.  .  .  .  .  .  .  .  .  .  .  .  .  .  .  .  .  .  .  .  .  .  .  .  .  .  .  .  .  .  .  .  .  .  .  .  .  .  .  .  .  .  .  .  .  .  .  .  .  .
59

The Church and the Arian factions. Attempts to annihilate the term homoousios. Ecclesiastical conditions in the East. St. Gregory of Nazianzus. Theodosius the Great. Episcopal jurisdictions. Constantinopolitan ambition. Maximus the Cynic.

The Third General Council (Council of Ephesus, 431)
.  .  .  .  .  .  .  .  .  .  .  .  .  .  .  .  .  .  .  .  .  .  .  .  .  .  .  .  .  .  .  .  .  .  .  .  .  .  .  .  .  .  .  .  .  .  .  .  .  .
69

Nestorius and Nestorianism. The school of Antioch and the humanity of Christ. St. Cyril and the hypostatic union. Pope Celestine I. The fundamental error in the christological system of Nestorius. John of Antioch and his pseudo-council. Rcvoltcrs against the council.

The Fourth General Council (Council of Chalcedon, 451)
.  .  .  .  .  .  .  .  .  .  .  .  .  .  .  .  .  .  .  .  .  .  .  .  .  .  .  .  .  .  .  .  .  .  .  .  .  .  .  .  .  .  .  .  .  .  .  .  .  .
78

The anti-Nestorian offensive. Eutyches. Monophysitism. Pope Leo the Great. Mis Epistola Dogmatics. Robber Council. Violence of the Patriarch of Alexandria. Empress Pulcheria and Marcian. Convocation of a new council. The council's doctrinal formula. Chorepiscopi. Wandering clerics. Title of ordination. Mixed marriages. Deaconesses. Consecrated virgins. Womenstealers. Constantinopolitan ambition realized.

The Fifth General Council (Second Council of Constantinople, 553)
.  .  .  .  .  .  .  .  .  .  .  .  .  .  .  .  .  .  .  .  .  .  .  .  .  .  .  .  .  .  .  .  .  .  .  .  .  .  .  .  .  .  .  .  .  .  .  .  .  .
128

The Quinisext Council. Emperor Justinian I and the Monophysitcs. Controversy concerning the Three Chapters. Authority of Chalcedon, Pope Vigilius brought forcibly to Constantinople. He is abandoned by the Western bishops. His flight. The Emperor's tyranny. He repudiates the Pope, and the council becomes schismatic.

The Sixth General Council (Third Council of Constantinople, 680)
.  .  .  .  .  .  .  .  .  .  .  .  .  .  .  .  .  .  .  .  .  .  .  .  .  .  .  .  .  .  .  .  .  .  .  .  .  .  .  .  .  .  .  .  .  .  .  .  .  .
135
 
Emperor Heraclius and the Monophysites of Syria and Egypt. Scrgius patriarch of Constantinople and Pope Honorius I. Monothclitism. The Ecthesis. Oriental patriarchates in the hands of Monothelites. The Typus. Pope Martin I brought forcibly to Constantinople. His exile and death. Pope Leo II and the condemnation of Honorius.
 
The Seventh General Council (Second Council of Nicaea, 787)
.  .  .  .  .  .  .  .  .  .  .  .  .  .  .  .  .  .  .  .  .  .  .  .  .  .  .  .  .  .  .  .  .  .  .  .  .  .  .  .  .  .  .  .  .  .  .  .  .  .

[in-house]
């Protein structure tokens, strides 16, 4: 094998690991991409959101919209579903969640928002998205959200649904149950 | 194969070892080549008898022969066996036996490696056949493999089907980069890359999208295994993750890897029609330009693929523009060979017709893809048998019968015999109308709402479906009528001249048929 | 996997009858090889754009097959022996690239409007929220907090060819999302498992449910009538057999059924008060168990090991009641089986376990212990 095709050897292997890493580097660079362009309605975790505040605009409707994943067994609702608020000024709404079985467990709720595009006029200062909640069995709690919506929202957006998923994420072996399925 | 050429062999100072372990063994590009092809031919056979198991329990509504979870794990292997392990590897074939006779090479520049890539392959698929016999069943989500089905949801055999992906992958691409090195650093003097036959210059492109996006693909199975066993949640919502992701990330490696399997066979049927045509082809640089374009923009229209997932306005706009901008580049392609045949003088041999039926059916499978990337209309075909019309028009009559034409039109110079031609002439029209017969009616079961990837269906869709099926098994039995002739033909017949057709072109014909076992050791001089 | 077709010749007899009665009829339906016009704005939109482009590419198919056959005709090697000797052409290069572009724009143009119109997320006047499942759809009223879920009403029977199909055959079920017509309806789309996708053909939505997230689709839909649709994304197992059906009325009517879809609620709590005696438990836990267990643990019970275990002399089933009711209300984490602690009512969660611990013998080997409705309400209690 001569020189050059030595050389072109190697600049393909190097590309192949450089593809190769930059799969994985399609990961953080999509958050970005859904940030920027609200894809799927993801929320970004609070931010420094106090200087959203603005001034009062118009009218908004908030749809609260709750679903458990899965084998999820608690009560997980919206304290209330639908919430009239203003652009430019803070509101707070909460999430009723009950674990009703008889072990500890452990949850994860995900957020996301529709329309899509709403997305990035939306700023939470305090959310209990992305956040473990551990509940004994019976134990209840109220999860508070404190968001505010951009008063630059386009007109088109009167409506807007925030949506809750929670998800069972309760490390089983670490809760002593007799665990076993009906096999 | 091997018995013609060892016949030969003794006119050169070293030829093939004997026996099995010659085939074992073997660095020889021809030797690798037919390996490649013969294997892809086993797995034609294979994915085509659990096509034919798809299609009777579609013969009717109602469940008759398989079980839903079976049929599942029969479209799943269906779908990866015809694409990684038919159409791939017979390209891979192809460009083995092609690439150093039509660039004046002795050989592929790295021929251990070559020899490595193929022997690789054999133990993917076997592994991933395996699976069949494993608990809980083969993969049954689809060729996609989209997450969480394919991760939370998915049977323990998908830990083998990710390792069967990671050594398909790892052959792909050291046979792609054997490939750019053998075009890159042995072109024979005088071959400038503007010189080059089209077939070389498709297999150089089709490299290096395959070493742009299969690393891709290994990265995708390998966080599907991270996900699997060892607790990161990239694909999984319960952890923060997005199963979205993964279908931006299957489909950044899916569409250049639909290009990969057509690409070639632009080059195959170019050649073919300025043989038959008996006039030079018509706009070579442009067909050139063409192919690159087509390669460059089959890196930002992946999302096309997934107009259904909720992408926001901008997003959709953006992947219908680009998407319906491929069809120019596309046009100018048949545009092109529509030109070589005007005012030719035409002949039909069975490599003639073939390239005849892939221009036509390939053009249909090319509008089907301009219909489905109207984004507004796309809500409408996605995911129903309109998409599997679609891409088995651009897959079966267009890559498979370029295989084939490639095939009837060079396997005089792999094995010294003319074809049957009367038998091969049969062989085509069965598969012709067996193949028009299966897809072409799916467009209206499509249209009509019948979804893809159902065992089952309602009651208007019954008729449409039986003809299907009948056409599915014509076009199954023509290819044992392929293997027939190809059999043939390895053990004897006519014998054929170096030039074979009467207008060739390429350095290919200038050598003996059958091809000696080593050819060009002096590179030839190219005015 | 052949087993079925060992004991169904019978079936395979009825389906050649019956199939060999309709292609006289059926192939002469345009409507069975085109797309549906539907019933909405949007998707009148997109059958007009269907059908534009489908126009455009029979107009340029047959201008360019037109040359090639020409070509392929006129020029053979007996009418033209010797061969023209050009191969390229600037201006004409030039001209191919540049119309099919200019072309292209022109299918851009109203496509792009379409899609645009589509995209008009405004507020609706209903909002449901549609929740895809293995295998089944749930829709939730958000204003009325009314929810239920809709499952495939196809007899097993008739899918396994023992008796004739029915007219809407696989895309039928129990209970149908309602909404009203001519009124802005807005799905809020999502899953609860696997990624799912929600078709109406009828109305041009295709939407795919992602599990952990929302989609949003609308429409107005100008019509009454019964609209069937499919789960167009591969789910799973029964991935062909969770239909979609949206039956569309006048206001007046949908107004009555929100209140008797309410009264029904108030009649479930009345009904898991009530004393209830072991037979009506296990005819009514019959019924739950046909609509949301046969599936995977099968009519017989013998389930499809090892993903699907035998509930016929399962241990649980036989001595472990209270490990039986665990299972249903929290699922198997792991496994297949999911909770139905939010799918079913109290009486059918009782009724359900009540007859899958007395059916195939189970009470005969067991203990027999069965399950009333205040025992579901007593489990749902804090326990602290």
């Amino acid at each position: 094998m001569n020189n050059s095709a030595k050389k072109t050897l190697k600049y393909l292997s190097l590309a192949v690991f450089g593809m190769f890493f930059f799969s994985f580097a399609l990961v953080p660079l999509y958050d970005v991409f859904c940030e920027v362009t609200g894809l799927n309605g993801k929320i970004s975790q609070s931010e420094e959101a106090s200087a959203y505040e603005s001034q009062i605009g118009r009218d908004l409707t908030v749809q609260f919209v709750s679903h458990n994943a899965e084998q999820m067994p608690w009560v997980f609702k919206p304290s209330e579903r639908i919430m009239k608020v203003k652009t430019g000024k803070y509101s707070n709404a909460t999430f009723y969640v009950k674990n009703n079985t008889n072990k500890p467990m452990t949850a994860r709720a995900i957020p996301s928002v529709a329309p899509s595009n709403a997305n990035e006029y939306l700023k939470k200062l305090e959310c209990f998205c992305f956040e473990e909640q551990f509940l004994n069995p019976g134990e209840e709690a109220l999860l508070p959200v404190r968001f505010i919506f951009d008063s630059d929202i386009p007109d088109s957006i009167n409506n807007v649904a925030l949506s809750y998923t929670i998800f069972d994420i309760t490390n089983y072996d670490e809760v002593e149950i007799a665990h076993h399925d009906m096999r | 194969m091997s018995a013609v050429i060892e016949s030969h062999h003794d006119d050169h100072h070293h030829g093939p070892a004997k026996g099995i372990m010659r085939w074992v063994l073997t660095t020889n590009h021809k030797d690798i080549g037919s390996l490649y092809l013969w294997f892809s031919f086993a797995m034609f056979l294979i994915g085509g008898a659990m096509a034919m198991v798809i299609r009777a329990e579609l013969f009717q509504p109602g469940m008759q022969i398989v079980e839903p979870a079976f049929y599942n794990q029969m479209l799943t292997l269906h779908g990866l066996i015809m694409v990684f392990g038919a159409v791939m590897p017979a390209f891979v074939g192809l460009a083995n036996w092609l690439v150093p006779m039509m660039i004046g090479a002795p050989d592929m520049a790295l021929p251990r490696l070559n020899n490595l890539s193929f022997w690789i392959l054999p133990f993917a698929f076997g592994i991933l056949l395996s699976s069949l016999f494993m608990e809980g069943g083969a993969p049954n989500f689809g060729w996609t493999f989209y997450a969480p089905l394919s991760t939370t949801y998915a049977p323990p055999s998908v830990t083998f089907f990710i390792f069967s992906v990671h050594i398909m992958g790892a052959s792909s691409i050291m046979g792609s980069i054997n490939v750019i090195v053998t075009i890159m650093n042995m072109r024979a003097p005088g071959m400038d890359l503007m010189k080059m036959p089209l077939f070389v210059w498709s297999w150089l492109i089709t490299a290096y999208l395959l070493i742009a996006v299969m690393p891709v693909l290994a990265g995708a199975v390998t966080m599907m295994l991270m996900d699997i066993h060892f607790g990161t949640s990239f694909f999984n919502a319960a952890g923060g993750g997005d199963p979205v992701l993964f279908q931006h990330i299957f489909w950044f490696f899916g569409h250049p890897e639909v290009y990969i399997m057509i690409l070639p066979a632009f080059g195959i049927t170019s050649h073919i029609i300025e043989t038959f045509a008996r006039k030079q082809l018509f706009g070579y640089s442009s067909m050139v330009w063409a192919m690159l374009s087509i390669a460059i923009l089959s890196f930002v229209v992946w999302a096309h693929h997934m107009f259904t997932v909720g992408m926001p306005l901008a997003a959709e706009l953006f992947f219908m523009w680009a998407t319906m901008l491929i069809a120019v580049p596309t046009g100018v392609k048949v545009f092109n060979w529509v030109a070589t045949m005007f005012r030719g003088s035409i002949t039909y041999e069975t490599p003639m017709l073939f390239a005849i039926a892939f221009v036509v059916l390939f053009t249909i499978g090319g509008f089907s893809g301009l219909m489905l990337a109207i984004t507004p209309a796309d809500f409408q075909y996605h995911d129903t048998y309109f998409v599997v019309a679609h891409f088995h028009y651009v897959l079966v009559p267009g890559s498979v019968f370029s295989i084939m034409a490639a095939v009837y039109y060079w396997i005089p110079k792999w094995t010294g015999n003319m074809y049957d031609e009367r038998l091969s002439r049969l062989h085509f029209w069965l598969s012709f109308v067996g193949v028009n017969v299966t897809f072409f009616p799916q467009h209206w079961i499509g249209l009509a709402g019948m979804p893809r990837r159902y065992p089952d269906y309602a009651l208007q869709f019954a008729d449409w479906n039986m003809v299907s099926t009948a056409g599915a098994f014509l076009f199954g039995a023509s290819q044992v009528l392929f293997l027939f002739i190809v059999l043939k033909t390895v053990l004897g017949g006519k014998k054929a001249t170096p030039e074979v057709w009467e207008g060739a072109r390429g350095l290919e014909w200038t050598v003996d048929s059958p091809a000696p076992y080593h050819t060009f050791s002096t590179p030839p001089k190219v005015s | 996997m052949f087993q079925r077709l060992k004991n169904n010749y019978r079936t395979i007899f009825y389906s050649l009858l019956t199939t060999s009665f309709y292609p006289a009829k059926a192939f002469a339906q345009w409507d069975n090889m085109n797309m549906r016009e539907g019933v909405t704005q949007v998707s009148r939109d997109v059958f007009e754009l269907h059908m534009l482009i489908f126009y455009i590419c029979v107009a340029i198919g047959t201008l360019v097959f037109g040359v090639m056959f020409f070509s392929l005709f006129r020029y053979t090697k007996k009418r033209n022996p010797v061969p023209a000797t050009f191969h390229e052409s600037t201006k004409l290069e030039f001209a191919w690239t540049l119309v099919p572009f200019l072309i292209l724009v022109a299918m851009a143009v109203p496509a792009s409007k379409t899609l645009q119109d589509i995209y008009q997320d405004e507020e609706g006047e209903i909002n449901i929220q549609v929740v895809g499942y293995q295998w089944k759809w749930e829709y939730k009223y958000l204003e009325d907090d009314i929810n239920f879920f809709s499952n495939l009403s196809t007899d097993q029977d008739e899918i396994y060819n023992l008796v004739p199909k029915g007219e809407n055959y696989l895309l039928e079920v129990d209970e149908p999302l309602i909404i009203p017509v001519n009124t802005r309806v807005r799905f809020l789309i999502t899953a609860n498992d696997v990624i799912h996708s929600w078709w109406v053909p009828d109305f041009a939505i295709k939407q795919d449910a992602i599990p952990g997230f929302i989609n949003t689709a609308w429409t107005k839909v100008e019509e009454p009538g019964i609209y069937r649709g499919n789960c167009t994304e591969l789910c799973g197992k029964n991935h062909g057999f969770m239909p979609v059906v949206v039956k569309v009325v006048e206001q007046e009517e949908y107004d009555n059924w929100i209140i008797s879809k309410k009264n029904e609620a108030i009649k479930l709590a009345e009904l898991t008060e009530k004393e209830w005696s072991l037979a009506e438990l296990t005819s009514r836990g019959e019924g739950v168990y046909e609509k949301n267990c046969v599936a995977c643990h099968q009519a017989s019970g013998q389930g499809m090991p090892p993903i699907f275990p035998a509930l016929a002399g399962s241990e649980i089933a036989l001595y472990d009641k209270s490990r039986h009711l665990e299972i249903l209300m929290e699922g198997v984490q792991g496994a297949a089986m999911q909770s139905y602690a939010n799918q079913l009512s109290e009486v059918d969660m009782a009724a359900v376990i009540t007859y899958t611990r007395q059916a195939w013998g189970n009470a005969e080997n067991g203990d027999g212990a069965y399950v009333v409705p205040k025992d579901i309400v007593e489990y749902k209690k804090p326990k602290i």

141

Iconoclasm. Empress Irene and Pope Adrian I. Council is transferred. The jj Iconoclast conciliabulum of 754 condemned. Charlemagne and the Frankish; bishops. Ecclesiastical appointments. Secularized monasteries. Jews. Double ■« monasteries.

The Eighth General Council (Fourth Council of Constantinople, ii 869-70)
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157

Circumstances contributing to its convocation. The schism of Photius and ' Pope Adrian II. Photius is banished. His hatred of the Latins. Fsatdosynodus Photiana. Interstices. Unity of rational soul in man. Implicit recognition of Constantinople's priority.

The Ninth General Council (First Lateran Council, 1123)
.  .  .  .  .  .  .  .  .  .  .  .  .  .  .  .  .  .  .  .  .  .  .  .  .  .  .  .  .  .  .  .  .  .  .  .  .  .  .  .  .  .  .  .  .  .  .  .  .  .
177

Pope Callistus II and the investiture quarrel. Concordat of Worms. It was a compromise solution of a vexed problem. Clerical incontinence. Truce of God. Counterfeiters of money. Monks and the cur a ammarum. Married clerics.

The Tenth General Council (Second Lateran Council, 1139)
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195

Pope Innocent II and the antipope Anacletus II. Council is called to remove evil consequences of schism. Simony. Masses celebrated by married priests. Tournaments. Incendiarism. Right of asylum. Consanguinity and affinity.

The Eleventh General Council (Third Lateran Council, 1179)
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214

Pope Alexander III and Frederick Barbarossa. Papal elections. Episcopal visitation of churches. Right of devolution. Exempt religious. Schools for clerics and poor students. Lepers. Notorious usurers. Jews and Saracens.

The Twelfth General Council (Fourth Lateran Council, 1215)
.  .  .  .  .  .  .  .  .  .  .  .  .  .  .  .  .  .  .  .  .  .  .  .  .  .  .  .  .  .  .  .  .  .  .  .  .  .  .  .  .  .  .  .  .  .  .  .  .  .
236

The council marks the zenith of papal power. Innocent III and reform. Exposition of the faith. Joachim of Flora and Peter Lombard. Bishops and preaching. Schools for clerics and poor students. Spiritual duties of physicians. Three forms of election. Judicial jurisdiction. Consanguinity and affinity. Clandestine marriages. Banns of matrimony. Monks and tithes. Simony. Jews and tithes. They may not hold, public office.

The Thirteenth General Council (First Council of Lyons, 1245)
.  .  .  .  .  .  .  .  .  .  .  .  .  .  .  .  .  .  .  .  .  .  .  .  .  .  .  .  .  .  .  .  .  .  .  .  .  .  .  .  .  .  .  .  .  .  .  .  .  .
297

Innocent IV and Frederick II. Their contest for world sovereignty. Innocent as determined as Gregory IX to defend the rights of the Church. His flight from Rome. Summons council. His five sorrows. The Latin Empire of Constantinople. The Holy Land. Tatar invasion of Europe. Murder by hired assassins. Judicial injustice. Directions for imposing excommunication.

The Fourteenth General Council (Second Council of Lyons, 1274)